Research has found that a staggering 77 per cent of Muslim women in Australia have experienced racism on public transport or in the street.
The hidden-camera footage is one of many incidents featured in Is Australia Racist?, which aired Sunday night and is an hour-long documentary exposing the random, everyday bigotry and racism endured by ethnic groups across the nation.
The documentary kicks off SBS's Face Up To Racism week, which features a series of special programming putting the spotlight on prejudice in Australia today.
The woman in this incident is targeted because she's wearing a niqab – a veil which covers the head and face but not the eyes – in an attack triggered only by the fact she had the misfortune to happen to cross paths with the abusive man.
Unbeknown to her abuser, however, she's a volunteer for the documentary, which follows a number of people of different ethnicities with hidden cameras to reveal the ugly truth of racism on the streets.
It's the experience of the Muslim woman, Afghan refugee Rahila Haidary, that is the most shocking example in the program and a blunt insight into the vitriolic levels of Islamophobia in current society.
The man is seen approaching Haidary, telling her, "You're in my face like that", before launching into an intimidating attack.
"You're in our country because we helped save you from where you came from, from where you've been persecuted and you wear things like that," he shouts.
She responds by asking what should she do, to which he says she should dress like other Australians and become part of the culture.
She asks how Australians dress, to which the man explodes with rage at his lone, diminutive female target.
"They dress with a f---ing face," he says, gesticulating angrily. "Where's your f---ing face? What are you hiding from? F---ing Allah?"
It's a confronting scene as the man, who is much taller than Haidary, continues his verbal abuse.
"Your f---ing Muhammad? You know he's a paedophile," he tells her.
It's at this point that two women passers-by stop and realise what's happening and start to move in to intervene. The man storms off, adding "f--- off"as he goes.
The whole incident is little more than 40 seconds but its impact highlights the damage that can be done in just a matter of moments.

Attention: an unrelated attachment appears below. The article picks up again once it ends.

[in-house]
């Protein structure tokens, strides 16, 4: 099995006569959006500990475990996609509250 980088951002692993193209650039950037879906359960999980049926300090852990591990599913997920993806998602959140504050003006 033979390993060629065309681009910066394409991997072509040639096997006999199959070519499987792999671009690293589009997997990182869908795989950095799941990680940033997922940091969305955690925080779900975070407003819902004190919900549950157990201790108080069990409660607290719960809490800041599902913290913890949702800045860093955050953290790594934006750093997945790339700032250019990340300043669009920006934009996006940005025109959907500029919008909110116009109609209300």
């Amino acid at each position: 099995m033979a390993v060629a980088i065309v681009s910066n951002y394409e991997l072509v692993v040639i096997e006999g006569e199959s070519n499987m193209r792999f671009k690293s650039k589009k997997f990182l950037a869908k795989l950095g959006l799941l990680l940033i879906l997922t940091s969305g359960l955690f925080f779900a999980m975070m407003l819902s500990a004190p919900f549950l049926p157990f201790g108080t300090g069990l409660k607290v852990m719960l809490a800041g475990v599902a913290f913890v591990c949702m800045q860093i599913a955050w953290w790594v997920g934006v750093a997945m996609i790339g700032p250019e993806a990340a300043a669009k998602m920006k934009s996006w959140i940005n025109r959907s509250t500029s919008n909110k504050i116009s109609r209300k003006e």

Haidary, who doesn't usually wear a niqab, is visibly shaken by the experience.
"It's shocking to see that sort of hate," she says. "I can't imagine how those women who dress up like that would get along every day."
It is clear the man did not know he was being filmed. Legally, it's permitted to film people without their permission provided it's in a public space where there is no reasonable expectation of privacy.
An SBS spokesman said: "All filming featured in Is Australia Racist? was captured in public spaces and all relevant filming laws have been adhered to, along with SBS's own Codes of Practice, in the making of the documentary.
"The program shines a light on racism and prejudice in Australia today through a series of social experiments capturing racism and the reactions of people witnessing it, through the eyes of those who experience it."
Out of all the poisonous threads of racism featured in the program, Islamophobia appears to be top of the list in current times. The program notes that in 1998, 3 per cent of the population had negative views towards Muslims, now that proportion is 32 per cent.
Worse, as seen in the on-screen incident, the bullying targets women, with 77 per cent of Muslim women in Australia experiencing bigotry in a public place.
Of the 6000 people questioned, it found that one in five people have experienced racism in the past 12 months, with 35 per cent of those surveyed saying they had experienced racism on public transport or on the street.
There are glimmers of hope, however. On many occasions, the hidden footage shows bystanders instinctively intervening when volunteers are targeted in hate attacks.
There's also evidence that the younger generation have much greater support for cultural diversity.
"There are things to be done," says Martin at the show's conclusion. "But it's not all gloomy."
Australians aren’t as Islamophobic as we’re led to believe, says Muslim researcher
It depends what you mean by "Islamophobia". The report by Riaz Hussein below is a reasonable bit of orthodox survey work. He even claims to have used a random sample, though he does not say how it was gathered. At any event, this is the most credible work on the question so far.